TITLE: "Costs $20" is Functionally Indistinguishable from Gone AUTHOR: Eugene Wallingford DATE: December 11, 2013 12:01 PM DESC: ----- BODY: In his write-up on the origin of zero-based indexing in computing, Mike Hoye comments on the difficulties he had tracking down original sources:
Part of the problem is access to the historical record, of course. I was in favor of Open Access publication before, but writing this up has cemented it: if you're on the outside edge of academia, $20/paper for any research that doesn't have a business case and a deep-pocketed backer is completely untenable, and speculative or historic research that might require reading dozens of papers to shed some light on longstanding questions is basically impossible. There might have been a time when this was OK and everyone who had access to or cared about computers was already an IEEE/ACM member, but right now the IEEE -- both as a knowledge repository and a social network -- is a single point of a lot of silent failure. "$20 for a forty-year-old research paper" is functionally indistinguishable from "gone", and I'm reduced to emailing retirees to ask them what they remember from a lifetime ago because I can't afford to read the source material.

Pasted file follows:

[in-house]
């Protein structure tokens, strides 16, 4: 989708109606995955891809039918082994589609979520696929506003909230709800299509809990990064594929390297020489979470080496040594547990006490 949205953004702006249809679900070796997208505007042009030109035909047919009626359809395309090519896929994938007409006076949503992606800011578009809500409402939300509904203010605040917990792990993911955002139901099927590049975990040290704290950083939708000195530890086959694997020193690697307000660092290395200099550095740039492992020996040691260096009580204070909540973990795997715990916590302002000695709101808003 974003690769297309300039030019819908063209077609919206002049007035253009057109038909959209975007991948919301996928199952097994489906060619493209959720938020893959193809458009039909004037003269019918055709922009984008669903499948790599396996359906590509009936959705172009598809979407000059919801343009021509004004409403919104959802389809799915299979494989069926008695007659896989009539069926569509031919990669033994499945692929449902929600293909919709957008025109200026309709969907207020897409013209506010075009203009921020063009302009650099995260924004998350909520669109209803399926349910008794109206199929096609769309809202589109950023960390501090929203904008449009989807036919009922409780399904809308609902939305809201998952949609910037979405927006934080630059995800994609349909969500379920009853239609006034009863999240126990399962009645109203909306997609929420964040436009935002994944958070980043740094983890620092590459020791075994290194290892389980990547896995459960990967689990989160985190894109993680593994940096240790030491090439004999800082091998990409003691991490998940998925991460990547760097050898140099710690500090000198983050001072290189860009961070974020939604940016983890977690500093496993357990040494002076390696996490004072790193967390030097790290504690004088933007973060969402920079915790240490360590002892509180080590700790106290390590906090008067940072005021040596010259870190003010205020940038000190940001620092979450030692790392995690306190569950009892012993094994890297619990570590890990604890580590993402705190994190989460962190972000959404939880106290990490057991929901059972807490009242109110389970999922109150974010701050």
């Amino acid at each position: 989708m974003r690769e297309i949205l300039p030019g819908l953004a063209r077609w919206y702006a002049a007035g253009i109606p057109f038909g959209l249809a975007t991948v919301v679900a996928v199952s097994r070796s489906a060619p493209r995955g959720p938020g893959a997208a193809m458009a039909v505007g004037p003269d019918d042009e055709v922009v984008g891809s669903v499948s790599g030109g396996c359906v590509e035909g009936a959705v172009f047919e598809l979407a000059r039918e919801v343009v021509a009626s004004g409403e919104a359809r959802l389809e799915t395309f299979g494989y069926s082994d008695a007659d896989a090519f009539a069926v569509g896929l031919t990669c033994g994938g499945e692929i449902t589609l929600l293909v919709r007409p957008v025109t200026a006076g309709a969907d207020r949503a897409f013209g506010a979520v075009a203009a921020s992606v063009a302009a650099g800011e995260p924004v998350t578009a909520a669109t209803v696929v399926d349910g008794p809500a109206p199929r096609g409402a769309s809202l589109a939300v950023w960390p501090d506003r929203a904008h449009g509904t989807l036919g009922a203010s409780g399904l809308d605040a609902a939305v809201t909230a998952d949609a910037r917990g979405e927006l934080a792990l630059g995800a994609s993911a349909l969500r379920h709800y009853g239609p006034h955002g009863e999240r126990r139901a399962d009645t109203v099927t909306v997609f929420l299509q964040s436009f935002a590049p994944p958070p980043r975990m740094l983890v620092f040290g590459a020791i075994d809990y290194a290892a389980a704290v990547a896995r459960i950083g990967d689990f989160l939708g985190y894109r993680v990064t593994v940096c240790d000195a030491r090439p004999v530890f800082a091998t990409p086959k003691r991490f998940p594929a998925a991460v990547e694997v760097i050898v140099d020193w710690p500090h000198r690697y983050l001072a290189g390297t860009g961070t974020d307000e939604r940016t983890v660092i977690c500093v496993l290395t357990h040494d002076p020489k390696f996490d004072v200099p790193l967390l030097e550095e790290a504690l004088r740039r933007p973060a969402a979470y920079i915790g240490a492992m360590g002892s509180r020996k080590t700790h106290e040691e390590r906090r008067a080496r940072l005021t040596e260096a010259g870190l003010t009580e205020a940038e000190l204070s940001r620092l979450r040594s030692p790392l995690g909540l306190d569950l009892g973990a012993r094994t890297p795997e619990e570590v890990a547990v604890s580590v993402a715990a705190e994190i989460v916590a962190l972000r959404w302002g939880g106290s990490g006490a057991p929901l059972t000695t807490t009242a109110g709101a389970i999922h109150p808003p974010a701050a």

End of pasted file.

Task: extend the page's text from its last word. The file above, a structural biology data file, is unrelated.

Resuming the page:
I'm an academic. When I am on campus, I have access to the ACM Digital Library. When I go home, I do not. I could pay for a personal subscription, but that seems an unnecessary expense when I am on campus so much. I never have access to IEEE Xplore, Hoy's "single point of silent failure". Our university library chose to drop its institutional subscription a few years ago, and for good reason: it is ridiculously expensive, especially relative to the value we receive from it university-wide. (We don't have an engineering college.) We inquired about sharing a subscription with our sister schools, as we are legally under a single umbrella, but at least at that time, IEEE didn't allow such sharing. What about non-academics, such as Hoye? We are blessed in computing with innumerable practitioners who study our history, write about, and create new ideas. Some are in industry and may have access to these resources, or an expense account. Many others, though, work on their own as independent contractors and researchers. They need access to materials, and $20 a pop is an acceptable expense. Their loss if our loss. If Hoye had not written his article on the history of zero-based indexing, most of us wouldn't know the full story. As time goes by, I hope that open access to research publications continues to grow. We really shouldn't have to badger retired computer scientists with email asking what they remember now about a topic they wrote an authoritative paper on forty years ago. -----